San Francisco Requests Reconsideration of Cruise and Waymo Robotaxi Expansion Hearing

Image Commercially Licensed from: Unsplash
Image Commercially Licensed from: Unsplash

Concerns over Safety and Regulation Prompt City’s Request for a Redo

San Francisco has formally requested a redo of the August hearing that expanded robotaxi permits for Cruise and Waymo, allowing both companies to expand their commercial operations in the city. The decision to grant these permits without any limitations on geographic area, service hours, or fleet size has raised concerns about the potential risks and impacts of an unlimited number of robotaxis on the city’s streets. Furthermore, the lack of a requirement for Cruise and Waymo to report incidents of robotaxi malfunctioning and causing disruptions to traffic, public transit, and emergency services has intensified opposition to the expansions.

SF City Attorney David Chiu filed the request on behalf of city transit and planning officials, calling for a temporary pause in the expansions. Chiu raised concerns about the safety of autonomous vehicles (AVs) and criticized the California Public Utilities Commission (CPUC) for using a flawed approval process and ignoring potential safety hazards and environmental impacts. Chiu emphasized that while AV technology has a place in San Francisco, it is not yet capable of safely operating in the city’s complex transportation environment.

The CPUC’s primary role is to ensure safe, reliable, and affordable utility services. As long as Cruise and Waymo’s services meet these requirements, the CPUC lacks the authority to impose limitations on their operations. The agency voted in favor of the permit expansions in August, believing that the robotaxi services would not pose significant safety risks.

Although both Cruise and Waymo have been involved in collisions, no fatalities have occurred, and injuries have been minimal. However, after the CPUC hearing, a Cruise vehicle was involved in a crash with a fire truck, resulting in one passenger being injured. As a result, the California Department of Motor Vehicles ordered Cruise to reduce its fleet by 50% while investigating recent incidents. The majority of concerns raised have been related to Cruise vehicles abruptly stopping in the middle of roads, causing traffic congestion.

One incident that drew significant public attention was a report accusing a Cruise robotaxi of blocking an ambulance carrying a passenger who later died. However, it was later clarified that Cruise was not at fault. Nonetheless, the incident raised concerns about the potential consequences if a robotaxi were to malfunction and obstruct an emergency vehicle on a narrow street.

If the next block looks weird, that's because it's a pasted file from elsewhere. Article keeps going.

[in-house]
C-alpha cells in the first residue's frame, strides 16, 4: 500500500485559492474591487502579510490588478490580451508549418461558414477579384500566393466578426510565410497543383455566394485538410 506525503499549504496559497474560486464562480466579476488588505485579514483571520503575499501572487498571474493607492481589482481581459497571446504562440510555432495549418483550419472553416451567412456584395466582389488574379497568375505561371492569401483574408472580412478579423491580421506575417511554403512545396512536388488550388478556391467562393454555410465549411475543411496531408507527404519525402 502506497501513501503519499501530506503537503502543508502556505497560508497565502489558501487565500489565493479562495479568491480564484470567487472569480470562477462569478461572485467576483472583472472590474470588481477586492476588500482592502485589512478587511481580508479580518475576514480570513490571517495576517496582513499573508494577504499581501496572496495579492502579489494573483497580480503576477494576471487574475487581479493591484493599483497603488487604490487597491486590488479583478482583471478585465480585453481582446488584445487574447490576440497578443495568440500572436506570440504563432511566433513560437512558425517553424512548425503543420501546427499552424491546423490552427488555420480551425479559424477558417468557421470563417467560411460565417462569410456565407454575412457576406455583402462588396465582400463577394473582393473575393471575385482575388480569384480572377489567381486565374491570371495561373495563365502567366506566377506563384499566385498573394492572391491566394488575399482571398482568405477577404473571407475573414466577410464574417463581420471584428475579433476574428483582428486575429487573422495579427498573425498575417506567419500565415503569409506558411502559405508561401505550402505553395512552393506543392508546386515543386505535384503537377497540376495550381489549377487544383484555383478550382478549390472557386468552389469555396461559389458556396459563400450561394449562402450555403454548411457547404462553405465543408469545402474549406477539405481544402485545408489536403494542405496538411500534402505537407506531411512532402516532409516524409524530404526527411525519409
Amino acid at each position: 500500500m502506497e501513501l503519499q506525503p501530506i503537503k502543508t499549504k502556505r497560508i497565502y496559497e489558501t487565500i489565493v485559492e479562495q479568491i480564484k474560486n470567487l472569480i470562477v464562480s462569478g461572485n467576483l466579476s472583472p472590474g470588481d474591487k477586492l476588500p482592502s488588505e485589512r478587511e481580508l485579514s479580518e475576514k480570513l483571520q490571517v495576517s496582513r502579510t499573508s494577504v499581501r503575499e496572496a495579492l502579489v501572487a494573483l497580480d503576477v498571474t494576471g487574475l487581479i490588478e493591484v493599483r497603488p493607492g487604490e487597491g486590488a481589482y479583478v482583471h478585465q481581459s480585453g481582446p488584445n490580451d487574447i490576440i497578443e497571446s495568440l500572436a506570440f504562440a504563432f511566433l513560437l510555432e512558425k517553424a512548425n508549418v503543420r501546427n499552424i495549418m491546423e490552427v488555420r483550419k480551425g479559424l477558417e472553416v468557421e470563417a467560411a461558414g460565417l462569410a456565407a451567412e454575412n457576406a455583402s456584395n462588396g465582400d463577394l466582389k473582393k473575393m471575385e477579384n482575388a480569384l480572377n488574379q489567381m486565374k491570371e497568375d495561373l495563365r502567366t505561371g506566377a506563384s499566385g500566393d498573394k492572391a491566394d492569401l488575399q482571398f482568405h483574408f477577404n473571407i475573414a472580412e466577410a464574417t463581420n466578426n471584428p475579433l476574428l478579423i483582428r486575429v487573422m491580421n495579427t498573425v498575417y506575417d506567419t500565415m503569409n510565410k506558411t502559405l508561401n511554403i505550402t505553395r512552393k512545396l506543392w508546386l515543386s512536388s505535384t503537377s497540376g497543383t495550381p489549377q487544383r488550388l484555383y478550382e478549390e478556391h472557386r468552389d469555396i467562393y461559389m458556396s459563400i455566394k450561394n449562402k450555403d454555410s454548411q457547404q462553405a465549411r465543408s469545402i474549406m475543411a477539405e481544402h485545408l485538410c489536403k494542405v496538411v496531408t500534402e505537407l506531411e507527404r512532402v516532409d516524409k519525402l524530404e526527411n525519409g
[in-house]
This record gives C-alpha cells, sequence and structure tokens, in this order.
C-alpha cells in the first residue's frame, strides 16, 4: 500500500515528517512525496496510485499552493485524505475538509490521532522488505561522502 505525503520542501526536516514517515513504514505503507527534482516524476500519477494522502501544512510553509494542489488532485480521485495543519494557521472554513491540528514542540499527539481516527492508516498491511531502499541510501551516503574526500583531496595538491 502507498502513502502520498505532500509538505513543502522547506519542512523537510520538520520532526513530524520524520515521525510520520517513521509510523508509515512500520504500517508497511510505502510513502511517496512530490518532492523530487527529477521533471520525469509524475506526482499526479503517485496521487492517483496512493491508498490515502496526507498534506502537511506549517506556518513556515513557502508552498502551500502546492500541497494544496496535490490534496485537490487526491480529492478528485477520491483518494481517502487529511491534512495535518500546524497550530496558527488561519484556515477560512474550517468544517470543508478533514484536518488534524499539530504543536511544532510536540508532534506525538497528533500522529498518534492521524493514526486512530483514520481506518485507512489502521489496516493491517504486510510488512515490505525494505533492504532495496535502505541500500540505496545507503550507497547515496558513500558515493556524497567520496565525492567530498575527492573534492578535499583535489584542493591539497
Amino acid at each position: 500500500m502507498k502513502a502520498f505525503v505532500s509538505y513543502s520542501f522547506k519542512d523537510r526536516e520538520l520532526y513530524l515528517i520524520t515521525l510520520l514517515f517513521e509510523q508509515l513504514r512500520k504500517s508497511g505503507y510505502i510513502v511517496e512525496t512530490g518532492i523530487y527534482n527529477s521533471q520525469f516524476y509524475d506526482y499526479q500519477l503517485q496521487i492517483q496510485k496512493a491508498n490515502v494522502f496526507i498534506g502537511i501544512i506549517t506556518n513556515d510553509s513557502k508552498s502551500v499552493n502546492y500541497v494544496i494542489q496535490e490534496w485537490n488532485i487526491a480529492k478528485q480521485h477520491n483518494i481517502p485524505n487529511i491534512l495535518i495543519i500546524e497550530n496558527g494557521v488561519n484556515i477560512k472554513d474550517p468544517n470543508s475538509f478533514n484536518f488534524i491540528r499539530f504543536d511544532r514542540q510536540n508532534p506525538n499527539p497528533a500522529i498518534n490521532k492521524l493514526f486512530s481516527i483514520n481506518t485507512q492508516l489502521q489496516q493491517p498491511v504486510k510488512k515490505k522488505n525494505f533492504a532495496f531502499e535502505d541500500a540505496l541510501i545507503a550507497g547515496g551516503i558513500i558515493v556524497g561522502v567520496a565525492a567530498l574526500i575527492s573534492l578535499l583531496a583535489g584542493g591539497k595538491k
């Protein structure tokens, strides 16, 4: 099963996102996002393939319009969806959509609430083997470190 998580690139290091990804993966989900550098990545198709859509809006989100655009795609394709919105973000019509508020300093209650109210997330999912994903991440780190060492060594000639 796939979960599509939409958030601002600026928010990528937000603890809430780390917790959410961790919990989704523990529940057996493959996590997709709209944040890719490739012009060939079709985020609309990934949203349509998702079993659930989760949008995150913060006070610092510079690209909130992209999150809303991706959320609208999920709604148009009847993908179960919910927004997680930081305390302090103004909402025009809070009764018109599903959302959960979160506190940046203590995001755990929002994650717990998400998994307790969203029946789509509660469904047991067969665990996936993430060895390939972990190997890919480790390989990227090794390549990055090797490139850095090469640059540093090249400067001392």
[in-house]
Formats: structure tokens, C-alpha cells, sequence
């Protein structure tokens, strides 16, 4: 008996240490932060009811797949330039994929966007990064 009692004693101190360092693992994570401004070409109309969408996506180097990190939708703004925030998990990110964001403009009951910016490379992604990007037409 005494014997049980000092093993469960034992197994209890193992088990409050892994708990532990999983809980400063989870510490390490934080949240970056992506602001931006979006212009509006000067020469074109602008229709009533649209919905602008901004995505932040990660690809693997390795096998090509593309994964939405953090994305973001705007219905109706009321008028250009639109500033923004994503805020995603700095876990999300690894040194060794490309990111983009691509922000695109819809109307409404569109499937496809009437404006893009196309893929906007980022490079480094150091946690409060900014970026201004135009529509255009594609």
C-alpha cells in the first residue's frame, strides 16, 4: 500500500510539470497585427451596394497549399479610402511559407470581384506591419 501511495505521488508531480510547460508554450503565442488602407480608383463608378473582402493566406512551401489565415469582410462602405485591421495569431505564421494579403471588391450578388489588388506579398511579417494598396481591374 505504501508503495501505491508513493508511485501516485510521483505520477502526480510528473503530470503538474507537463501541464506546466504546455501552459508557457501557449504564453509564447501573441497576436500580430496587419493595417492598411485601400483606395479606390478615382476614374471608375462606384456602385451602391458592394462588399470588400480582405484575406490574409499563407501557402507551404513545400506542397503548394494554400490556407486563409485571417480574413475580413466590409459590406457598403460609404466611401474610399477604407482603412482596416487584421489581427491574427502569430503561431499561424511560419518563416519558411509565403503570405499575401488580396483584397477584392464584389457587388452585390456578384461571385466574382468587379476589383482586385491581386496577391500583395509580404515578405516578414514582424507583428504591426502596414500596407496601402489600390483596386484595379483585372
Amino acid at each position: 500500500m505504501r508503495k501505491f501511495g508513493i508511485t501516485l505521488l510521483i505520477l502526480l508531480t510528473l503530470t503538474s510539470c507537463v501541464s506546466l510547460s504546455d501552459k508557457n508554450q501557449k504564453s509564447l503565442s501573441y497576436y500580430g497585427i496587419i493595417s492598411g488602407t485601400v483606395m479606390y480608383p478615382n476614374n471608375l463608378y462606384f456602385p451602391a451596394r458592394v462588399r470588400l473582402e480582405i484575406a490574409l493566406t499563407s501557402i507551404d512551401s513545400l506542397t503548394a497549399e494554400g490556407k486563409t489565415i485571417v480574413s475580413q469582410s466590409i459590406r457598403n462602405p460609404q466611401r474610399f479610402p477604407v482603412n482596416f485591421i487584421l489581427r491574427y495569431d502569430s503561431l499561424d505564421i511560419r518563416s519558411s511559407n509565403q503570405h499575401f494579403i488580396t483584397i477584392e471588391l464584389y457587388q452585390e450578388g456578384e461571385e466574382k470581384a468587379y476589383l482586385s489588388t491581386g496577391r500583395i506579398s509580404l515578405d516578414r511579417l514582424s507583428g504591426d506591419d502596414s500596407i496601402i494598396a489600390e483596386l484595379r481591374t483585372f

The city attorney’s request highlights the lack of reporting and tracking requirements for AV companies. Without this data, the city relies on sporadic reports from the public and city employees to analyze incidents involving robotaxis. The city attorney’s office has requested that the CPUC implement new reporting requirements for AV companies and make these reports publicly available without redactions. The reports should include data on monthly miles traveled by drivered and driverless vehicles, incidents of street interference, all crashes, and high-risk violations.

The request also urges the CPUC to consider granting AV expansion in a phased and performance-based manner to avoid creating new hazards for travelers and the general public.

In response to the city’s request, a Cruise spokesperson stated that the CPUC’s decision had followed a comprehensive process involving public input and support from various groups, and restricting a technology with a strong safety record would be unfortunate. Waymo also expressed its support for the CPUC’s decision and its commitment to working with the city of San Francisco to provide safe and accessible mobility.

San Francisco’s request for a redo of the hearing reflects the ongoing debate surrounding the expansion of robotaxi services in the city. Balancing the potential benefits of AV technology with concerns about safety, regulation, and public impact remains a challenge for regulators and city officials. As the development of autonomous vehicles progresses, it is crucial to address these concerns and ensure that AVs can operate safely and seamlessly within urban environments.